For years, Christians have stood by and sent mixed messages about the value of life. While we fight the equally just notion that unborn lives have value, we close our eyes and act like a political party represents the morality of Jesus, while it staunchly defends capital punishment. Lord, have mercy.

You don’t have the right to die. Although the time will come when we all will die to our physical bodies and stand before the Creator of the universe, He is both the Author and Sustainer of life, and who are we to usurp the King’s authority?

While we mourn the noose and cheer the needle, while we assert that we are the masters of our souls, and stubbornly defend the “Right-To-Die,” we remember the words of the disciple Mark, “if a house is divided against itself, that house cannot stand.”

As the Evangelical Presbyterian Church’s position paper on the problems of Suffering, Death and Dying states, “… the statesman Edmund Burke said, “All that is necessary for evil to triumph is for good men to do nothing.” We urge Christians to make known in the marketplace their convictions to the value of and respect for human life. As Christians, we should make this biblical position known by whatever means possible as we seek to be salt and light to our culture in the present confused state of affairs surrounding euthanasia, suicide and assisted suicide. By God’s grace, we may be able to help shape public opinion and formulate appropriate legislation regarding medical ethics and practices that will be in harmony with the teachings of the Bible.”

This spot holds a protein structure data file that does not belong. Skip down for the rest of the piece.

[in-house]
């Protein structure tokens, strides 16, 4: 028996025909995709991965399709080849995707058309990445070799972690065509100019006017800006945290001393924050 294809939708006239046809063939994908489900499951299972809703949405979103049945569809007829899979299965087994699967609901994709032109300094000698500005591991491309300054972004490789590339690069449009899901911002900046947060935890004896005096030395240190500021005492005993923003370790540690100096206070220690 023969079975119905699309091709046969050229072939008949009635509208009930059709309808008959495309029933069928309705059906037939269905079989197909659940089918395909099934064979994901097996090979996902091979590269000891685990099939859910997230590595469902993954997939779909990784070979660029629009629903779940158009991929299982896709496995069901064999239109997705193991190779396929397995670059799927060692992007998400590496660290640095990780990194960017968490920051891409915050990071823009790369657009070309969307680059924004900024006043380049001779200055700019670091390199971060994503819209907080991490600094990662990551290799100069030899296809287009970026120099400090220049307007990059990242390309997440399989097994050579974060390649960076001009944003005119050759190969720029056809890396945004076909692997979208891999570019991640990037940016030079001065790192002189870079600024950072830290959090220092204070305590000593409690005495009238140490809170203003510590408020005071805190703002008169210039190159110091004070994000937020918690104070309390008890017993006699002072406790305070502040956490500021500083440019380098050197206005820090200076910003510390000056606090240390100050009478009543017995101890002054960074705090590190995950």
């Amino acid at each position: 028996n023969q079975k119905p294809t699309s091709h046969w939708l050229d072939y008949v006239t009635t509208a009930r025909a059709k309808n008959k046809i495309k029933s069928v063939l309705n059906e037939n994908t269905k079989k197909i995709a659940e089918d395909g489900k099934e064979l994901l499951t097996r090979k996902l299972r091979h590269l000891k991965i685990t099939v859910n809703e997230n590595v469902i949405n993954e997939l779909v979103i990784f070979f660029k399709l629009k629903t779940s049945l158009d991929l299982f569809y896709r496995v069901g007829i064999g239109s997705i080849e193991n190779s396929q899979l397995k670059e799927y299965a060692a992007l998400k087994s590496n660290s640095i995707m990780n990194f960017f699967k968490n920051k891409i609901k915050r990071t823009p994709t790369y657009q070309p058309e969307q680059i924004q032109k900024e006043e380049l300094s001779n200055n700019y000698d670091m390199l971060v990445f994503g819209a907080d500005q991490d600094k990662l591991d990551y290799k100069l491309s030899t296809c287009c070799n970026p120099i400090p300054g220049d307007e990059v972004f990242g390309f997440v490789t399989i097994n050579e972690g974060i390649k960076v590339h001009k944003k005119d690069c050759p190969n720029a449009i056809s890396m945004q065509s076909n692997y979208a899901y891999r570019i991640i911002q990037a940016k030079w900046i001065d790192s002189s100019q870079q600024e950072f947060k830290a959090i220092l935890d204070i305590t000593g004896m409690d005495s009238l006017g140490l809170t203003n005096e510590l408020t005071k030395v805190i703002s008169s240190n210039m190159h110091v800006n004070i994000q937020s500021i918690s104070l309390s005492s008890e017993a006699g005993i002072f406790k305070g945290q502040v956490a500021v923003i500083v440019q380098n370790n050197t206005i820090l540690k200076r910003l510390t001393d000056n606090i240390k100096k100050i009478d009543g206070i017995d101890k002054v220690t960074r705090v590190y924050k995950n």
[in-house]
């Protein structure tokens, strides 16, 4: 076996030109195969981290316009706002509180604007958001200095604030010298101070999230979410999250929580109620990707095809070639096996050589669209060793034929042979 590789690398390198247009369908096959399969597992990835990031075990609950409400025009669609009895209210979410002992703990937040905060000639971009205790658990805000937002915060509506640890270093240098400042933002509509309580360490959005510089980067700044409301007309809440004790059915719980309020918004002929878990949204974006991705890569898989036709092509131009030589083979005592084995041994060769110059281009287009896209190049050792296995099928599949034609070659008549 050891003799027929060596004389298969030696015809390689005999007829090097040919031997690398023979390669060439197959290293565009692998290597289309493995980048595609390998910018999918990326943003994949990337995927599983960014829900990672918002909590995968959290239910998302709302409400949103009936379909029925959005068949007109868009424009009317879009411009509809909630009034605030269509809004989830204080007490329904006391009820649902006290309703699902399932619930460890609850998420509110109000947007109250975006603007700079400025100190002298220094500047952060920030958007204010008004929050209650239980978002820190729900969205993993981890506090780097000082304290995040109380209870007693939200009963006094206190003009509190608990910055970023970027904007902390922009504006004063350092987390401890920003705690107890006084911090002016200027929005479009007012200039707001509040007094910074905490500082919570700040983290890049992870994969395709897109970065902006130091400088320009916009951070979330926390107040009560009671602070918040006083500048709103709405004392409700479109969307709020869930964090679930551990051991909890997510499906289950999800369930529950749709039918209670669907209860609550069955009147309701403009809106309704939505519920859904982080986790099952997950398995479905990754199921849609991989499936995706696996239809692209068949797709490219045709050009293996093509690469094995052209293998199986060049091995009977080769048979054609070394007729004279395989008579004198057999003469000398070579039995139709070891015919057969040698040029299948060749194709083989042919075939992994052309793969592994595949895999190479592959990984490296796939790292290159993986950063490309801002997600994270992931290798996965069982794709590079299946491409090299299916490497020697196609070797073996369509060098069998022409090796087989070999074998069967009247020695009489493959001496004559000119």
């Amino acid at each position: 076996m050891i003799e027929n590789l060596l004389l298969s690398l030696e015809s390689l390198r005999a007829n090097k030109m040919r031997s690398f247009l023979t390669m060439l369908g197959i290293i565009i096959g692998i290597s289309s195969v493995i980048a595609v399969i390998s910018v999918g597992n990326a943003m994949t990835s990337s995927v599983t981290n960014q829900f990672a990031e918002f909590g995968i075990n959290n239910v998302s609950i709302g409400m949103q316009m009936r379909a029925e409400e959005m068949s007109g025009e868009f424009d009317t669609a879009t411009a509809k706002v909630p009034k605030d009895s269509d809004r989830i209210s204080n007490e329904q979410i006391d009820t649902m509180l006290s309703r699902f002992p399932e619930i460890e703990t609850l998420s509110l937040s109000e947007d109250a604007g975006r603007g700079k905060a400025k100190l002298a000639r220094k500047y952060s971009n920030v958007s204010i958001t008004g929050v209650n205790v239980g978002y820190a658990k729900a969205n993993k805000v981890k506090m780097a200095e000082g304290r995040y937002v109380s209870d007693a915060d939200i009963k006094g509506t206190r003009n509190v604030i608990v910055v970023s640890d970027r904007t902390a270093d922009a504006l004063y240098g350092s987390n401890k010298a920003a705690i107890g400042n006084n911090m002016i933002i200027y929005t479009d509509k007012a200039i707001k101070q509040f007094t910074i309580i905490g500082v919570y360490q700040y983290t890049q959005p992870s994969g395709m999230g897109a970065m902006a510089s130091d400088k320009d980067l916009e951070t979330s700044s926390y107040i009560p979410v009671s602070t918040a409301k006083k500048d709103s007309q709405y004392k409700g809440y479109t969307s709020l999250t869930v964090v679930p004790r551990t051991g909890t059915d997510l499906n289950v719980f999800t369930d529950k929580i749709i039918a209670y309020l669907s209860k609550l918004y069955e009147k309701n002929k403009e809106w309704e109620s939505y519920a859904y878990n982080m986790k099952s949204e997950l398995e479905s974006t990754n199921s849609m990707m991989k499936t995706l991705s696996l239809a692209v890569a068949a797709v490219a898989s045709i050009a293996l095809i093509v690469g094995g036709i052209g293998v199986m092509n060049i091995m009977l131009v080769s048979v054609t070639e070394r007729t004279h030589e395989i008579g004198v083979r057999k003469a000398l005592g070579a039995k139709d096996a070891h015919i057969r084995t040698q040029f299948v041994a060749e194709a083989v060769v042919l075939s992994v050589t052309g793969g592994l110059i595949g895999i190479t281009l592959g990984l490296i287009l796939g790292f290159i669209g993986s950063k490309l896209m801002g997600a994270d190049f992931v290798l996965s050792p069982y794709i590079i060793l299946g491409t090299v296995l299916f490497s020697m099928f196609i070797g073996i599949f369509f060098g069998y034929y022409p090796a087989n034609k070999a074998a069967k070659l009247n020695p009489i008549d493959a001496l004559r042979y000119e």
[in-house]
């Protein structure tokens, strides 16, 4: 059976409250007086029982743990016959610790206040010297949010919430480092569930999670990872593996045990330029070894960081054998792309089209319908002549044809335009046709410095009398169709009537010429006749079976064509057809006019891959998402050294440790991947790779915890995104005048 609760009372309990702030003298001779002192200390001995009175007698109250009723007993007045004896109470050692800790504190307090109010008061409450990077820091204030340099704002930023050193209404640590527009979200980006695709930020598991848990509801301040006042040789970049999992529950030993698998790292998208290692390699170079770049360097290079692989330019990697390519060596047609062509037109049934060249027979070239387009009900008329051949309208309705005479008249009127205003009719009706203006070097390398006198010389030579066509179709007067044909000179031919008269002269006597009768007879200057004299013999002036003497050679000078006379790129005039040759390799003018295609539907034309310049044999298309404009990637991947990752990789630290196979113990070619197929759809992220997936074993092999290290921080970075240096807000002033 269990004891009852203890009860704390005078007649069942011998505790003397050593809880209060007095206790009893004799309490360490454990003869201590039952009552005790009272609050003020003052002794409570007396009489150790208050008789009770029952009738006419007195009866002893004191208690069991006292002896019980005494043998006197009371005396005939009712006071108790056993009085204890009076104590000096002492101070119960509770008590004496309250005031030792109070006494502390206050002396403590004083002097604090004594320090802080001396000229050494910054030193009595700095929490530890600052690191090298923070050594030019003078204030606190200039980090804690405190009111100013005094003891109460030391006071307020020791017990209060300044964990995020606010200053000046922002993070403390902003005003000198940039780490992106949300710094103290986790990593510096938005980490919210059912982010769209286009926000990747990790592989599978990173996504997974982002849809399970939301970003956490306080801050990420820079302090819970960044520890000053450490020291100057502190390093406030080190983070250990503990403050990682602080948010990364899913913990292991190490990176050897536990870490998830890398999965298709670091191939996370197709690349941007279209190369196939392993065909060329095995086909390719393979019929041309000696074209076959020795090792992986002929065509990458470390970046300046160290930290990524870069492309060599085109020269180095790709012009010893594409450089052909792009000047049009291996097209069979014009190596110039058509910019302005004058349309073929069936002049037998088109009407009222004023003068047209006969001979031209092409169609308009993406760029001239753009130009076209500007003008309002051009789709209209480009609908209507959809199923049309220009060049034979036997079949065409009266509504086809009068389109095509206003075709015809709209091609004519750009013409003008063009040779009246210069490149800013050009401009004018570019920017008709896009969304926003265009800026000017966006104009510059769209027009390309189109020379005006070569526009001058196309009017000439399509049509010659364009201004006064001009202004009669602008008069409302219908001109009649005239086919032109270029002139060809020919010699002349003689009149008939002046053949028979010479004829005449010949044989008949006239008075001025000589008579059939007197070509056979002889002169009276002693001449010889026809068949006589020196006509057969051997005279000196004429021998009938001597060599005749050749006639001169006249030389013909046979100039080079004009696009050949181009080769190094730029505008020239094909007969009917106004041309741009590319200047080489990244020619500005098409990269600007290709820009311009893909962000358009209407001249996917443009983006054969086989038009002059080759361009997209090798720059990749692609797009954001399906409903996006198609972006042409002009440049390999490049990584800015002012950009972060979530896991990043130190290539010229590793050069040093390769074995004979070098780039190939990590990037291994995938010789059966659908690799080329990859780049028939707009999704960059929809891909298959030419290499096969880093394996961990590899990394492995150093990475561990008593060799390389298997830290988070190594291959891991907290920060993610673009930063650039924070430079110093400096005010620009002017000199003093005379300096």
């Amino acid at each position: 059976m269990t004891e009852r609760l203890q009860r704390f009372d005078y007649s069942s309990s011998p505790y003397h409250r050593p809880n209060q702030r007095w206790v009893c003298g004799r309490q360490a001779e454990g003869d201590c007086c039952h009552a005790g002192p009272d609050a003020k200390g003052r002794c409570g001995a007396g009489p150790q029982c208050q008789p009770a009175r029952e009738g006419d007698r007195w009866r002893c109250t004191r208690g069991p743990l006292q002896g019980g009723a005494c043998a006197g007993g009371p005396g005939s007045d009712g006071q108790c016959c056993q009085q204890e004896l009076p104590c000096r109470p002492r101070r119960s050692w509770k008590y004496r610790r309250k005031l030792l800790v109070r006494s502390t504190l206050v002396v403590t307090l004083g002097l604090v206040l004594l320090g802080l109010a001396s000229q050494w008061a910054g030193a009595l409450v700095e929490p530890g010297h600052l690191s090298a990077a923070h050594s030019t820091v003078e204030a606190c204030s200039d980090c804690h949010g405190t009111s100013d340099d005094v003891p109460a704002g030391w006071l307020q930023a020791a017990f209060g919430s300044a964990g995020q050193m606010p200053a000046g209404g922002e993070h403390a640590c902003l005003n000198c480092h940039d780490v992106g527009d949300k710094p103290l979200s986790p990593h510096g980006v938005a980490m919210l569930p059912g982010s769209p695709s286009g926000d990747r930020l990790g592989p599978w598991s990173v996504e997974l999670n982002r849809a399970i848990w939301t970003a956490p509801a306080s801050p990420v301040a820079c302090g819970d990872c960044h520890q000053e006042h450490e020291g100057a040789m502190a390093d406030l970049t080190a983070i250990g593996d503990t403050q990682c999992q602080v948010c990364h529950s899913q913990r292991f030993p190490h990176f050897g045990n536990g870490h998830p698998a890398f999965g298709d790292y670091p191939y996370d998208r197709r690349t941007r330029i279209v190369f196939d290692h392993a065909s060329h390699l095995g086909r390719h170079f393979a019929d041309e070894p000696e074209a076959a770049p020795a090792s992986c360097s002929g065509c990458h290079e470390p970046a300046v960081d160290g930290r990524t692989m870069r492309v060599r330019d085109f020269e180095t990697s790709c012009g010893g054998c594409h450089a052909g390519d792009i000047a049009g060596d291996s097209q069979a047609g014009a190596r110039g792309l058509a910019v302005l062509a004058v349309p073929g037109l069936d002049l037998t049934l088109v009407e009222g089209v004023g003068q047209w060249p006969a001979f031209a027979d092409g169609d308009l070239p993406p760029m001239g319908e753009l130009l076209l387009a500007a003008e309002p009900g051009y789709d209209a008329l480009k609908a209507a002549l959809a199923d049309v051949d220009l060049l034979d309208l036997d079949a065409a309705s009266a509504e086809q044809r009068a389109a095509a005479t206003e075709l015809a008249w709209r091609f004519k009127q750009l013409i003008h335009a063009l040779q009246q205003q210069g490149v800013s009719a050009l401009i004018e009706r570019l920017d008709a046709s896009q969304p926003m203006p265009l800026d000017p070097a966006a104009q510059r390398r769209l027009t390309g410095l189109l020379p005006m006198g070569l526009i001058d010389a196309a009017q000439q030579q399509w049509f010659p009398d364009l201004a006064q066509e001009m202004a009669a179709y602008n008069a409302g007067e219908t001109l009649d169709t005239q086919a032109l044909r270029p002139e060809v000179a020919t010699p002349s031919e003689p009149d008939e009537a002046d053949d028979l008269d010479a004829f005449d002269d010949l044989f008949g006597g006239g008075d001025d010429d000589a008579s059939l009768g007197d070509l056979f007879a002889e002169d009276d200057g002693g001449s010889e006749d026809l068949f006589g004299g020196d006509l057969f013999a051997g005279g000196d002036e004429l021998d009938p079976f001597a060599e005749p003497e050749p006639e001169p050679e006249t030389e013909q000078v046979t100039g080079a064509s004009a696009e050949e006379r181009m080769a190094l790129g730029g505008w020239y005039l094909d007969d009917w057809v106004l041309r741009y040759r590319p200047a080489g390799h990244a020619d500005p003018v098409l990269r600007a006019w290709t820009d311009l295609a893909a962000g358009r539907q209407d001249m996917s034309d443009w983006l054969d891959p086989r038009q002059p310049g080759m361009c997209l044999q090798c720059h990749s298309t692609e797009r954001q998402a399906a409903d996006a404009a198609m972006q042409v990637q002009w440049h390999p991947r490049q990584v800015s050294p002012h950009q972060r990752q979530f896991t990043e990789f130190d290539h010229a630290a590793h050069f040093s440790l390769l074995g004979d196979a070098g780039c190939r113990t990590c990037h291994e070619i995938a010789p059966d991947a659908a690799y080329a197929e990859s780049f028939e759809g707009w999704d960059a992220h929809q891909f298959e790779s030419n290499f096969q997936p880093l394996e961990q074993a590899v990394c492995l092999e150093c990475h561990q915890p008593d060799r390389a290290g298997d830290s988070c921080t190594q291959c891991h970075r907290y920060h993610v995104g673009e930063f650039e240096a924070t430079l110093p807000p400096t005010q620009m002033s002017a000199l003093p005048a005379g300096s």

Your political affiliation is not your Lord, and party politics is not your Savior. Do not let your heart be divided over this fact, beloved. God loves all his children, and it is not for us to decide who lives and who dies. Both the needle of the government and the noose of the desperate are wrong. We must stop being ok with the government putting men to death, and with the idea that people have the right to kill themselves. We need to be passionate about mental health in our country, and address the reasons why people feel the need to end their lives; not just shed crocodile tears for their passing and act like depression and suicidal tendencies are only problems of other people; not us.

Ultimately, it comes down to a moral conclusion. Either all lives are inherently valuable, and must be treated as such, or all are not. There can be no middle ground.

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James Harris

James is probably the 3rd or 4th funniest guy you know. Funny enough to invite to a party; not witty enough to talk about later. Co-Founder and Content Editor of Everyday Exiles, Director of College Ministry at Reynolda Church, EPC, and husband to Meredith. He has a dog named Calvin, a cat named Opie, and a robot vacuum named Alfred.